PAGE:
There seems to be a current Washington fantasy about Russia: that Putin and Russian officials are people "you can do business with." The business has, in fact, been done: according to the New York Post, a "[US Senate] report says, Hunter Biden profited from a 'financial relationship' that he and associate Devon Archer had with Russia's richest woman, Elena Baturina, former wife of the late Moscow Mayor Yuri Luzhkov."
The Biden administration appears to have gambled that if they were nice to Russia, Russia would be nice to them. They began their term by giving Putin the two things he wanted most. They extended the New START Treaty so that Russia could continue making tactical nuclear weapons, and they gave Putin the Nord Stream 2 pipeline to ensure that he would be able to supply Europe and Germany with natural gas in winter (while bypassing Ukraine) -- or shut the gas off. The US also allowed Russia's negotiators in the talks to revive the 2015 JCPOA "nuclear deal" with Iran in Vienna, Austria – where the US was not allowed in the same room with Iranians -- to have Russia's lead negotiator, Mikhail Ulyanov, represent the US. Not surprisingly, Ulyanov emerged from the talks saying that "Iran got much more than it expected."
Before the Russian invasion of Ukraine, US President Joe Biden hinted that if Putin were to carry out just a "minor incursion," that it might be acceptable. When the Biden administration then said it would not use its military, Putin saw it as a "green light". The administration is apparently under the illusion that, down the road, Russia will actually be helping the US with "climate change" and is presently advocating for US interests in negotiating a new "nuclear deal" with Iran. Russia is not; Russia is helping Russia -- and Iran.
For weeks, Putin has been methodically turning Ukraine into scorched earth, with relatively few negative consequences to himself. He seems to be trying to landlock Ukraine, preventing commerce by closing off access to the Black Sea. Ukraine wants more surface-to-air missile systems, tanks, anti-ship missiles and fighter jets to protect what is left of its seacoast, as well as to drive the Russians back.
The Biden administration, meanwhile, has been dragging its feet on delivering requested and promised items. Secretary of State Antony Blinken protests that "What we're trying to do is end this war in Ukraine, not start a larger one."
The way to end the war, of course, is to defeat Putin -- and send a message to other aggressors waiting in the wings that they should not even think about taking on the United States.
Putin would likely not even have started this war if Biden and his administration had not deeply damaged one of the major assets that the United States had under previously: deterrence.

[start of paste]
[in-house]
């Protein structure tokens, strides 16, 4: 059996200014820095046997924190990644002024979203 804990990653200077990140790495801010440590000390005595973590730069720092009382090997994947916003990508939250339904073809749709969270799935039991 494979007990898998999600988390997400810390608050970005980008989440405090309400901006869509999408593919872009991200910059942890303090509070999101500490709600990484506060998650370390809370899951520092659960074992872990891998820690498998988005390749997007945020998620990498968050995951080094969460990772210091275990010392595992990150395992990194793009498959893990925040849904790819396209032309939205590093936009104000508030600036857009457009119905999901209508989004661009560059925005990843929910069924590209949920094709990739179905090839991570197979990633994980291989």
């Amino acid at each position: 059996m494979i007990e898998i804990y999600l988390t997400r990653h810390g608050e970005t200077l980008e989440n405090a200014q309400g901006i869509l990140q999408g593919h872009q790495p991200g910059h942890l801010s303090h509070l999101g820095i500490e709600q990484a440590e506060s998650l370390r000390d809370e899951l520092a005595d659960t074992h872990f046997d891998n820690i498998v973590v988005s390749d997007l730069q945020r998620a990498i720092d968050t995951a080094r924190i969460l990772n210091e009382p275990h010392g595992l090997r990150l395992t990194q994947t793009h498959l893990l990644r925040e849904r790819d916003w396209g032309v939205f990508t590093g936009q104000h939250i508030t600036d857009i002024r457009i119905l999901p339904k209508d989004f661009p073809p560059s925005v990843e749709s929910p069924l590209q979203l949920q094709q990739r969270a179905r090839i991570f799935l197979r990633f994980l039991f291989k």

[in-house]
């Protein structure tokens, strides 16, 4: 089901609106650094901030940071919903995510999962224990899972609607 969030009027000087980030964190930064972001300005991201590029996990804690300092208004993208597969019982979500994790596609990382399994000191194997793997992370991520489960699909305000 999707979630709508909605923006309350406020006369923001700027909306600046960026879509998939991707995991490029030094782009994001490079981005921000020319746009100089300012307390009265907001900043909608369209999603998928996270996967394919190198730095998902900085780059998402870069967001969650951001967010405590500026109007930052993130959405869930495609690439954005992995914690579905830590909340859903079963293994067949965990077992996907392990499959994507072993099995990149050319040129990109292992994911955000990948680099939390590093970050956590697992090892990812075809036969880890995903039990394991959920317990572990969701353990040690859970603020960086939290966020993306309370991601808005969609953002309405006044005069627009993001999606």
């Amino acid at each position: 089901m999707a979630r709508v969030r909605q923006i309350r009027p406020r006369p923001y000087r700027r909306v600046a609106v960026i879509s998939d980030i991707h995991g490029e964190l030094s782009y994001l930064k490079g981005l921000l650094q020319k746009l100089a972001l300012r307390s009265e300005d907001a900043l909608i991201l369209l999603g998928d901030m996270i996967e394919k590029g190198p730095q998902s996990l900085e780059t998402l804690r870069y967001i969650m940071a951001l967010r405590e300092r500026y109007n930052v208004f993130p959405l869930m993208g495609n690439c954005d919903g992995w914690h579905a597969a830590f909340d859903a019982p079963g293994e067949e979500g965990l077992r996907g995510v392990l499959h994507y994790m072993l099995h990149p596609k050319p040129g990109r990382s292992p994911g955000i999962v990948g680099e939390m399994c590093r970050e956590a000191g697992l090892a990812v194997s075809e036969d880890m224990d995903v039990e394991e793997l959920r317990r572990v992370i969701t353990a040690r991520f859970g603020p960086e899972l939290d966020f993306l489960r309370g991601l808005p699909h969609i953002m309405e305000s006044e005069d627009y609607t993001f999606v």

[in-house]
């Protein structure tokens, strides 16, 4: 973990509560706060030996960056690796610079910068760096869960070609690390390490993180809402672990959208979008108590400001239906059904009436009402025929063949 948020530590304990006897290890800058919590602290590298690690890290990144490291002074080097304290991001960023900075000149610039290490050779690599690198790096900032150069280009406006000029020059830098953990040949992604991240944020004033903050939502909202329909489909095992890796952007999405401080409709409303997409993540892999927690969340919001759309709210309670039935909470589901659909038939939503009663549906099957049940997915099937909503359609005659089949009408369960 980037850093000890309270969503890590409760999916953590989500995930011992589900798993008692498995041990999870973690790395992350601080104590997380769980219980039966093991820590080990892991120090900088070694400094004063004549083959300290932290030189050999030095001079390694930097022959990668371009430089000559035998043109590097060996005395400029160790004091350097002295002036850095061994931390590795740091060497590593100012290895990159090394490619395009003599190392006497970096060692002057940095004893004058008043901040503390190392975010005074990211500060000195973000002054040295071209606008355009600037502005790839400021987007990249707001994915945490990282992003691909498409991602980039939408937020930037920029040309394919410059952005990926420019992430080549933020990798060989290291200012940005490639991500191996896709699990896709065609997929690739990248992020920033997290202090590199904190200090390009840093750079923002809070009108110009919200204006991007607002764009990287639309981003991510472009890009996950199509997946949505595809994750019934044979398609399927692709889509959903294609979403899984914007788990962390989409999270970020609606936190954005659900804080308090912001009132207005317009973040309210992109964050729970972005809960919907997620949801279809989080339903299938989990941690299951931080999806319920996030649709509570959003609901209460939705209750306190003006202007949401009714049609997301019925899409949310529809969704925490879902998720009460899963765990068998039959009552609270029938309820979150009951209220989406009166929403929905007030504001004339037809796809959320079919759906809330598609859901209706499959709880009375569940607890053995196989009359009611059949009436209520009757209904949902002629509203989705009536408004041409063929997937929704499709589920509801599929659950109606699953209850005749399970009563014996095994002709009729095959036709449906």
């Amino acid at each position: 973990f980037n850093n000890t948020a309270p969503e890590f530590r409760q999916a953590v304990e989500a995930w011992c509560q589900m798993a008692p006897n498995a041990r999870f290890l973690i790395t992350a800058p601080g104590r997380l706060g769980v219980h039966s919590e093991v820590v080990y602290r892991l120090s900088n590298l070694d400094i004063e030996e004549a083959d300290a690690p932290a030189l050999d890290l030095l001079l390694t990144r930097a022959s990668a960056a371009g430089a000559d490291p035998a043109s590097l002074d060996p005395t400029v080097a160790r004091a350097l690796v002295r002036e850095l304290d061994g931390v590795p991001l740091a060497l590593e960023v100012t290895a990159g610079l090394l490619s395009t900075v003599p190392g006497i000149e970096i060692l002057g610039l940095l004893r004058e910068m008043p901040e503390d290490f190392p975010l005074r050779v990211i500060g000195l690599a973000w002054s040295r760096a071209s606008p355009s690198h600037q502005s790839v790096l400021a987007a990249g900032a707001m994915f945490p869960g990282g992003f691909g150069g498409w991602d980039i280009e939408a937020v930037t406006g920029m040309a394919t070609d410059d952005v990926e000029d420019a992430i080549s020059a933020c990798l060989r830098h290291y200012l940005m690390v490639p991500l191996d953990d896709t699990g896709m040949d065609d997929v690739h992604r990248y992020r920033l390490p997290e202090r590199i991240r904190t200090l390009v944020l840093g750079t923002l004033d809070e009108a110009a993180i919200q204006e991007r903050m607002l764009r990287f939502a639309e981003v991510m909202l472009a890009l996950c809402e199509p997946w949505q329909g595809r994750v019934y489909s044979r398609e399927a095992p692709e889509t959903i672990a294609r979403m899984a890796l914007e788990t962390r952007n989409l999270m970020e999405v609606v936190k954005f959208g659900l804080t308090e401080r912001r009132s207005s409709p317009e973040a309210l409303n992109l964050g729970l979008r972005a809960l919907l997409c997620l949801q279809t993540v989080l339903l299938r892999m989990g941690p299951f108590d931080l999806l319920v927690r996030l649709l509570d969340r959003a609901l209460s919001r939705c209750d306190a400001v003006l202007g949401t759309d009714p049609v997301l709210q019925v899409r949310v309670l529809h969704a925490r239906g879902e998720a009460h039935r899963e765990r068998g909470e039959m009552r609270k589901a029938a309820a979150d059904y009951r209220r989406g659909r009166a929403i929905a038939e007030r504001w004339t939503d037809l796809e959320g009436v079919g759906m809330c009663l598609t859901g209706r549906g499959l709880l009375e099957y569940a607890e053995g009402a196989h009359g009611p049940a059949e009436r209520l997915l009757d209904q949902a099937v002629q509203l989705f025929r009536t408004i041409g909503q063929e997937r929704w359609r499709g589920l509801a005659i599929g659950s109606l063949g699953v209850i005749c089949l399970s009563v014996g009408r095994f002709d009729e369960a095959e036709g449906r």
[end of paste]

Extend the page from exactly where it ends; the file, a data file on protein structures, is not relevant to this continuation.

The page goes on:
During Trump administration, Putin did not lift a finger. Trump, an experienced businessman, spoke nicely to and about Putin -- but delivered nothing. Putin, however, especially after the woebegone US surrender to the Taliban in Afghanistan, quickly took the measure of Biden and his administration. If they had wanted Putin to go to war, they seemed to do everything they could to bring one about.
The day of his inauguration, Biden blocked the Keystone XL pipeline project, then quickly led the United States from energy independence to energy dependence. Since then -- as all commerce, manufacturing and transportation depend on energy -- prices for everything in America, especially staples items such as food, gasoline and heating, have skyrocketed, bringing with them a crushing inflation. Meanwhile, higher global prices for Russia's oil and gas exports allowed Putin to immediately began raking extra billions, enabling him to finance his war.
On March 8, the Biden administration decided to ban US imports of Russian oil, natural gas and coal: too little, too late. European countries continue to buy gas and Russian oil at their new higher prices, thereby financing Russia's war against Ukraine.
To Russia, Biden's decision to lift sanctions on Russia's Nord Stream 2 gas pipeline in May 2021 showed only extreme weakness. Pretending to reinstate sanctions on Russian oil that do not begin until June 24, when the weather is warm, showed even greater weakness. "Let's have a conversation in another month or so to see if they're working," President Biden said in February with a straight face about US sanctions on Russia. In an asymmetrical war, a month means untold thousands captured, tortured, or dead.